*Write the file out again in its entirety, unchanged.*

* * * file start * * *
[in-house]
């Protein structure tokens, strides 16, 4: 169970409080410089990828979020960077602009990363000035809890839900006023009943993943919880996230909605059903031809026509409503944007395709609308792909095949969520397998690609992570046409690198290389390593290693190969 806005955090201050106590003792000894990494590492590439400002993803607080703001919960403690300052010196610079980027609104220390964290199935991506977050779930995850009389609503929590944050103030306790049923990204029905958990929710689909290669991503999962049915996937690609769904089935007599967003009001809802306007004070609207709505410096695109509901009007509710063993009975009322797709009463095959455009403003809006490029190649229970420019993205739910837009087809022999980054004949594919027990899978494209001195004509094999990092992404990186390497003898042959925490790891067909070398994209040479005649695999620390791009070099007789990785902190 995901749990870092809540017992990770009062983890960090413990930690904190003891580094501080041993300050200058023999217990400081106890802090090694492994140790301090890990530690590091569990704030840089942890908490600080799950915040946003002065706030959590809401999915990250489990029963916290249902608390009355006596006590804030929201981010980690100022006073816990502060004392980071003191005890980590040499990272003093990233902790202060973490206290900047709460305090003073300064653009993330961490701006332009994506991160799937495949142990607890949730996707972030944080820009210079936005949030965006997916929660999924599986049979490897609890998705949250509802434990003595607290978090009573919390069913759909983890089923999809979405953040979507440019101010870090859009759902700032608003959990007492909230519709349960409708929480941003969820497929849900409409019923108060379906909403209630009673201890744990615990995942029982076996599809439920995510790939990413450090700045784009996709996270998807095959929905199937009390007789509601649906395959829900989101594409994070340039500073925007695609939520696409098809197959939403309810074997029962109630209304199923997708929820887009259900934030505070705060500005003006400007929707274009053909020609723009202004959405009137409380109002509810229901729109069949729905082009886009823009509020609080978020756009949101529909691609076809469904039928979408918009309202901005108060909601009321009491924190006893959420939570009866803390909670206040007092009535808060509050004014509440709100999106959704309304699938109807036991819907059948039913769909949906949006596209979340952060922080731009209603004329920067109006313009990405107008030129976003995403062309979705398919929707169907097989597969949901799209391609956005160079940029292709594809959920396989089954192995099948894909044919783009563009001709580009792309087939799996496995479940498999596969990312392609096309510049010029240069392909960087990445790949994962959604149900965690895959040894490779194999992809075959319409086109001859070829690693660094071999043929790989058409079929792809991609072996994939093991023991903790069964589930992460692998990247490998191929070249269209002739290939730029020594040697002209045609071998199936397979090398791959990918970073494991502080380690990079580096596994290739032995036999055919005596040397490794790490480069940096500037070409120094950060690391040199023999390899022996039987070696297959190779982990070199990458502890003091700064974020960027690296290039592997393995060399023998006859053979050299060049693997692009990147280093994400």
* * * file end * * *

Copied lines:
[in-house]
């Protein structure tokens, strides 16, 4: 169970409080410089990828979020960077602009990363000035809890839900006023009943993943919880996230909605059903031809026509409503944007395709609308792909095949969520397998690609992570046409690198290389390593290693190969 806005955090201050106590003792000894990494590492590439400002993803607080703001919960403690300052010196610079980027609104220390964290199935991506977050779930995850009389609503929590944050103030306790049923990204029905958990929710689909290669991503999962049915996937690609769904089935007599967003009001809802306007004070609207709505410096695109509901009007509710063993009975009322797709009463095959455009403003809006490029190649229970420019993205739910837009087809022999980054004949594919027990899978494209001195004509094999990092992404990186390497003898042959925490790891067909070398994209040479005649695999620390791009070099007789990785902190 995901749990870092809540017992990770009062983890960090413990930690904190003891580094501080041993300050200058023999217990400081106890802090090694492994140790301090890990530690590091569990704030840089942890908490600080799950915040946003002065706030959590809401999915990250489990029963916290249902608390009355006596006590804030929201981010980690100022006073816990502060004392980071003191005890980590040499990272003093990233902790202060973490206290900047709460305090003073300064653009993330961490701006332009994506991160799937495949142990607890949730996707972030944080820009210079936005949030965006997916929660999924599986049979490897609890998705949250509802434990003595607290978090009573919390069913759909983890089923999809979405953040979507440019101010870090859009759902700032608003959990007492909230519709349960409708929480941003969820497929849900409409019923108060379906909403209630009673201890744990615990995942029982076996599809439920995510790939990413450090700045784009996709996270998807095959929905199937009390007789509601649906395959829900989101594409994070340039500073925007695609939520696409098809197959939403309810074997029962109630209304199923997708929820887009259900934030505070705060500005003006400007929707274009053909020609723009202004959405009137409380109002509810229901729109069949729905082009886009823009509020609080978020756009949101529909691609076809469904039928979408918009309202901005108060909601009321009491924190006893959420939570009866803390909670206040007092009535808060509050004014509440709100999106959704309304699938109807036991819907059948039913769909949906949006596209979340952060922080731009209603004329920067109006313009990405107008030129976003995403062309979705398919929707169907097989597969949901799209391609956005160079940029292709594809959920396989089954192995099948894909044919783009563009001709580009792309087939799996496995479940498999596969990312392609096309510049010029240069392909960087990445790949994962959604149900965690895959040894490779194999992809075959319409086109001859070829690693660094071999043929790989058409079929792809991609072996994939093991023991903790069964589930992460692998990247490998191929070249269209002739290939730029020594040697002209045609071998199936397979090398791959990918970073494991502080380690990079580096596994290739032995036999055919005596040397490794790490480069940096500037070409120094950060690391040199023999390899022996039987070696297959190779982990070199990458502890003091700064974020960027690296290039592997393995060399023998006859053979050299060049693997692009990147280093994400």